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Applying For Jobs Is A Lot Like Dating

Ah, your twenties. They’re supposed to be the most fabulous decade of your life, an incredible amalgam of Sex and the City and Friends. Older generations tell you that life is amazing, because you have the opportunity to find a career, and person, that you want to spend the rest of your life with. No pressure. Unfortunately, to find the life you actually want, you have to make an effort, or you could end up single, snuggling with your cats, and working a job you hate.

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I hate to sound like Patti Stanger of the postgrad world, but when it comes to dating and job-hunting, you have to “put yourself out there.” Whether that means slutting it up at bars, joining beyond awkward networking groups, or looking for love on Tinder, you can’t assume your dream guy will show up at your apartment with roses while you’re on yet another Netflix binge. Same goes for finding a job—while lots of people fall into incredible positions (and you’re eternally jealous of them as you troll Monster), the majority of people have to work for it—whether that means visiting job websites when your boss isn’t looking, going to pointless informational interviews during your lunch hour, or reaching out to family friends you haven’t seen since you were in pigtails.

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Uunlike college, you’re not going to meet a potential suitor just by walking outside, so you have to make some kind of effort. Unless you’re something super special, nothing’s going to fall into your lap in the real world, despite what your parents told you. That’s why it’s weird that online dating is deemed so sad — it’s not like online job postings are seen as strange. After all, if you need a new job you don’t just chill until someone offers you one, because you would be unemployed for all of eternity, and the same goes for dating.

Whether you’re about to be catfished by someone you met on OK Cupid, or meeting a set-up for the first time, you ultimately have no idea what to expect. After all, in dating and interviews, people lie to get what they want, whether it’s penetration or a salary.

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You never know what you’re going to get on a blind date. You can Facebook stalk someone until you know their whole life story, or you can LinkedIn a potential boss until you know their résumé better than they do, but that doesn’t mean anything about the person you’re actually going to meet.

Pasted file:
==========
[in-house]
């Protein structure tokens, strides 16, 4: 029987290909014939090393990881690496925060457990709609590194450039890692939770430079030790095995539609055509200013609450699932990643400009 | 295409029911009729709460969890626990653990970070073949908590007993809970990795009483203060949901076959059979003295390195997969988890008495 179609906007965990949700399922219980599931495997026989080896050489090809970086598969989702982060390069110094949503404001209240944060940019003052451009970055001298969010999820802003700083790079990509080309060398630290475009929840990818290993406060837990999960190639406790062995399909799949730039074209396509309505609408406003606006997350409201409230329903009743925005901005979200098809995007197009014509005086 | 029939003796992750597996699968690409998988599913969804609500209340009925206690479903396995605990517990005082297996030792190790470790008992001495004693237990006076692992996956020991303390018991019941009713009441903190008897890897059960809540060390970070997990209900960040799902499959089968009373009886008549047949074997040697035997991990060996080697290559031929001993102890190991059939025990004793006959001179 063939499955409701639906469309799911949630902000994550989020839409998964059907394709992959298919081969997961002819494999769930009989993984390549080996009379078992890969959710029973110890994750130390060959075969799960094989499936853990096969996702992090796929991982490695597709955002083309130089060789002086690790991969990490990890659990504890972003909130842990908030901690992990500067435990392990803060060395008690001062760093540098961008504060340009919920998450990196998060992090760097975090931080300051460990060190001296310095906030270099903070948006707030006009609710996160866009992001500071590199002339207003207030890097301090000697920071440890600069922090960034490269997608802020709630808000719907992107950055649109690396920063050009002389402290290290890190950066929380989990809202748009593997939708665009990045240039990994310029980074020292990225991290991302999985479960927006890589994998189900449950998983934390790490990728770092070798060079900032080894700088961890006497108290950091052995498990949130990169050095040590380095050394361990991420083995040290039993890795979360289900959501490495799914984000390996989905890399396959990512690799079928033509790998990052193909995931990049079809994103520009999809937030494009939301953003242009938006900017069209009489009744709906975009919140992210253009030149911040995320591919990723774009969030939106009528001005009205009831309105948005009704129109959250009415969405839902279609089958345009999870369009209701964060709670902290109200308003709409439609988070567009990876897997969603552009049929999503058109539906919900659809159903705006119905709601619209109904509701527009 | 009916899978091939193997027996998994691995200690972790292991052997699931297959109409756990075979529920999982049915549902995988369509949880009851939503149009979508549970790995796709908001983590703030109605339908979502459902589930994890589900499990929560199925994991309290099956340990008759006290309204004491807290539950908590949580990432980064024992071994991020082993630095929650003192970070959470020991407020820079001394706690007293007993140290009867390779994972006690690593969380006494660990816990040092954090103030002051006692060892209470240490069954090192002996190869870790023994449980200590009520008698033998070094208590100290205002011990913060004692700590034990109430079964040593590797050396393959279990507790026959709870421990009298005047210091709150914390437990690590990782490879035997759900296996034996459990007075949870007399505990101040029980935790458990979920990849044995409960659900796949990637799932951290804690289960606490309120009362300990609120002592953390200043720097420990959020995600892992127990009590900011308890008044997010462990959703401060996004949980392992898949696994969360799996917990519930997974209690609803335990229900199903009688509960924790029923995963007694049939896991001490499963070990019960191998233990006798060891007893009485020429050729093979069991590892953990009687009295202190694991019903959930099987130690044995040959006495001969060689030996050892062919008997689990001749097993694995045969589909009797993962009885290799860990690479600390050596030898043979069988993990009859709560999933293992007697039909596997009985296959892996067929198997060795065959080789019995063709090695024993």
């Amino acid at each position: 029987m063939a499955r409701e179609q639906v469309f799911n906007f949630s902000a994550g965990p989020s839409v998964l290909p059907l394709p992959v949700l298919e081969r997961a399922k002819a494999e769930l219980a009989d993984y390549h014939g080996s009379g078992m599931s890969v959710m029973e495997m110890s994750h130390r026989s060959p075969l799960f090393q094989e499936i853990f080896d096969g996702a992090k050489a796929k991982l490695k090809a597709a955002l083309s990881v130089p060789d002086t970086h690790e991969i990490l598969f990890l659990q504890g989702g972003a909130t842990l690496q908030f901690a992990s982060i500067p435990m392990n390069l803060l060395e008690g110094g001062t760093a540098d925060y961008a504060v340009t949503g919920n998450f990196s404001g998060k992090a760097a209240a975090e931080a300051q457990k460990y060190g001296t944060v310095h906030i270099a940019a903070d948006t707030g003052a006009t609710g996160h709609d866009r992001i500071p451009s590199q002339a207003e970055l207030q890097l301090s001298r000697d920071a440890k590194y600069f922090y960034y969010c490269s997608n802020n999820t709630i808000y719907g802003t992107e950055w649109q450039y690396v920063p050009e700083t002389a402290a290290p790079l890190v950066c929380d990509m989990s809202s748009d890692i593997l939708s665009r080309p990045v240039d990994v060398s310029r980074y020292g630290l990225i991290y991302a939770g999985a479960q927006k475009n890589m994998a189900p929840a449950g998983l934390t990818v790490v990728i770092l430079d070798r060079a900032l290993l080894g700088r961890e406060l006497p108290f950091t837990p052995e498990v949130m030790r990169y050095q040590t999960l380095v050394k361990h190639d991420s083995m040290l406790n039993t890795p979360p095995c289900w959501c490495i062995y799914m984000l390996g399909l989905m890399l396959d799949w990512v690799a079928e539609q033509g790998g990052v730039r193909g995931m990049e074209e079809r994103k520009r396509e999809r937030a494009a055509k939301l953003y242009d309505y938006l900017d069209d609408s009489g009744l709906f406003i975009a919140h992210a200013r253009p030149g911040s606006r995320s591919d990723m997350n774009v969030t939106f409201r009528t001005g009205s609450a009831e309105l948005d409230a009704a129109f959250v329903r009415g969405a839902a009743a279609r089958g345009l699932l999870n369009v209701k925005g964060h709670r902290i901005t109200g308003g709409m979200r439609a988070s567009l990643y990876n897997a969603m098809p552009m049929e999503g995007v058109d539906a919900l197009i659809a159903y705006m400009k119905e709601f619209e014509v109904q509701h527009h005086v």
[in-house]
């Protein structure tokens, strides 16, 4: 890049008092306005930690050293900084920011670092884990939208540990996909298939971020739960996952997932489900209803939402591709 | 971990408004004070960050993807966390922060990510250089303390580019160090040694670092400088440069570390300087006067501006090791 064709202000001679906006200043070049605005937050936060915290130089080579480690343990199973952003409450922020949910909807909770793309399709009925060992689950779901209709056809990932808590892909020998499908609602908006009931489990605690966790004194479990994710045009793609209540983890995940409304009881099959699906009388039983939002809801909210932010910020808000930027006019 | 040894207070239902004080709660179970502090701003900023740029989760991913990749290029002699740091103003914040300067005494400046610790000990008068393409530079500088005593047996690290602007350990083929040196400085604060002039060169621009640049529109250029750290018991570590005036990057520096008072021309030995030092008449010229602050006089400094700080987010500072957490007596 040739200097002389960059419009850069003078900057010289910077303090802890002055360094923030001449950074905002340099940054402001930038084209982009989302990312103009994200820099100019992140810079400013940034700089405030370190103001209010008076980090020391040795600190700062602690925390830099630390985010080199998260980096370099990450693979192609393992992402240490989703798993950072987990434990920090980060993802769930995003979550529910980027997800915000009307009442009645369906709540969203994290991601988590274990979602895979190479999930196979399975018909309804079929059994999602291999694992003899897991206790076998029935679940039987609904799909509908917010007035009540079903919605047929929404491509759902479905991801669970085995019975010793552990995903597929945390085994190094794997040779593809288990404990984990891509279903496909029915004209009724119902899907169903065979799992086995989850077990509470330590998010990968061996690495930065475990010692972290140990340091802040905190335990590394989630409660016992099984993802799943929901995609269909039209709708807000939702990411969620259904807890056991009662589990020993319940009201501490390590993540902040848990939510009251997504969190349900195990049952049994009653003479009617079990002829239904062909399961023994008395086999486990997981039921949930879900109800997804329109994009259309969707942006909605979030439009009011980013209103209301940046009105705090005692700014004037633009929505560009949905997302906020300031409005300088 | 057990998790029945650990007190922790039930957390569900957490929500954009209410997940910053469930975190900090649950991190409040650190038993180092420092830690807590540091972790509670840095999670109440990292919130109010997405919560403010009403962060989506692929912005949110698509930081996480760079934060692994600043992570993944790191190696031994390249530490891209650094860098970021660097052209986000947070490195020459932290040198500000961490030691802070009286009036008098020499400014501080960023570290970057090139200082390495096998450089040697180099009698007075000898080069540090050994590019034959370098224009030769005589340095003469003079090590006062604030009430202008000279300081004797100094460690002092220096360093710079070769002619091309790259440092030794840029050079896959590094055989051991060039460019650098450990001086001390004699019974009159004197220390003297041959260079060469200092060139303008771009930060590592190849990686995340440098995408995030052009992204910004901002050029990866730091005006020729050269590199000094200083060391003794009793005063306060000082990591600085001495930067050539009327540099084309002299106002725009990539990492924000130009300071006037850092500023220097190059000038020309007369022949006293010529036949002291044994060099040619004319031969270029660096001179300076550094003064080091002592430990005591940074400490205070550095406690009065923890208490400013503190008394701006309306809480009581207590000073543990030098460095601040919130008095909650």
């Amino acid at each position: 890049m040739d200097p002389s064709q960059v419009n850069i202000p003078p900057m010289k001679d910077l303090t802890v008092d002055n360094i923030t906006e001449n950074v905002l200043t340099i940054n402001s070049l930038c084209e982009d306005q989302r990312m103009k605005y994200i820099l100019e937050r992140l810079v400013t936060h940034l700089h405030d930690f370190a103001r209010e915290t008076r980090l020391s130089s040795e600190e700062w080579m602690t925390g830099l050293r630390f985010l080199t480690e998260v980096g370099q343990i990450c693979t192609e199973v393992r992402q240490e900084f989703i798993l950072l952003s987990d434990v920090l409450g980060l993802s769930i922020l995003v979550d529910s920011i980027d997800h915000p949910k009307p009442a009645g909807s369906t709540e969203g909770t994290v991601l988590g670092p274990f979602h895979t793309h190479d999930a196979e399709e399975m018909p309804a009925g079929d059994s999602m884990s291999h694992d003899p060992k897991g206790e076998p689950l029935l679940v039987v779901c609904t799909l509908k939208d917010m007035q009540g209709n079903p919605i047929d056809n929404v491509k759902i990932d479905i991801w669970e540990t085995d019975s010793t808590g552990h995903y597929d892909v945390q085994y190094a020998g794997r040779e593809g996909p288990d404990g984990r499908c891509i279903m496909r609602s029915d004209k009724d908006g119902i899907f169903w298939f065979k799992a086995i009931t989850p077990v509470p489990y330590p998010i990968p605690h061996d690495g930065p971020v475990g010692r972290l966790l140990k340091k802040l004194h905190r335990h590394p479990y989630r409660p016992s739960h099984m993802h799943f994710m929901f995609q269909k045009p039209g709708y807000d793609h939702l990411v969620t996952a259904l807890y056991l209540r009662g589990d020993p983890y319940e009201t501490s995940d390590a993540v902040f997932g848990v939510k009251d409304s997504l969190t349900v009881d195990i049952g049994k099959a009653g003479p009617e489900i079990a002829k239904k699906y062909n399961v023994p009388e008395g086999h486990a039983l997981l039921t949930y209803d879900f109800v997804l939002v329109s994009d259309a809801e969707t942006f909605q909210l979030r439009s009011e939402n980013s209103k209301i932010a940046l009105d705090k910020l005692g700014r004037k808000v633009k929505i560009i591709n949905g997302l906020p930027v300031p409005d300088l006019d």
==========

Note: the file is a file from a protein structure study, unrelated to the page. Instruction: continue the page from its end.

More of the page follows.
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If you meet someone blackout, you might not remember exactly what they looked like (especially if moonshine was involved, whoops), and even if you Google your interviewee you might not recognize them. There’s always that awkward moment of, “Is it you I’m looking for?” Should you ask your interviewee to bring a red rose? Should you request the boy from the bar send a selfie (no nudes) so you don’t approach a stranger? Both ideas are awkward, but so is the visual sweep of the area to make sure you’re not ignoring your date, business or otherwise.

If there are follow-up interviews (or dates) you wonder how much you should get your hopes up. Should you buy a new outfit? Should you get waxed just in case (for the date, not the interview, obviously). You don’t want to put in too much effort if it’s not worth it, but you can’t give up hope entirely, which is difficult if you’ve had interviews, or dates, that have taken a turn for the worst. You never know for sure if the other person is on the same wave length as you. What you think is an interview for your dream job might actually be for an internship in NYC where you make $5 a day (this happened), and what you think is the start of a new relationship might be the other person looking for a fling, with the assumption you feel the same (false). While hope springs eternal, it can be difficult to remain an optimist if the real world has made you entirely pessimistic.

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If you’re already an anxious person, dating and job hunting are the worst, and if you’re doing both at once your doctor should probably prescribe a bottle of Xanax to wash down with vodka. Not only are you stressing about whether there will be a round two, but everyone else is, too, and constant texts about what you’re already thinking might just kill you. While they’re worried about you and hoping for the best, constant questions from family, friends, and what seems like strangers on the street does nothing to alleviate your anxiety.

Luckily, job hunting and dating don’t last forever, which is why people take jobs they hate and marry people they don’t love. Kidding (kind of), but I’m dreaming of the day when I don’t have to field questions, or worry, about either. After all, the number one quality that job hunting and dating share is that they both suck.

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MBA

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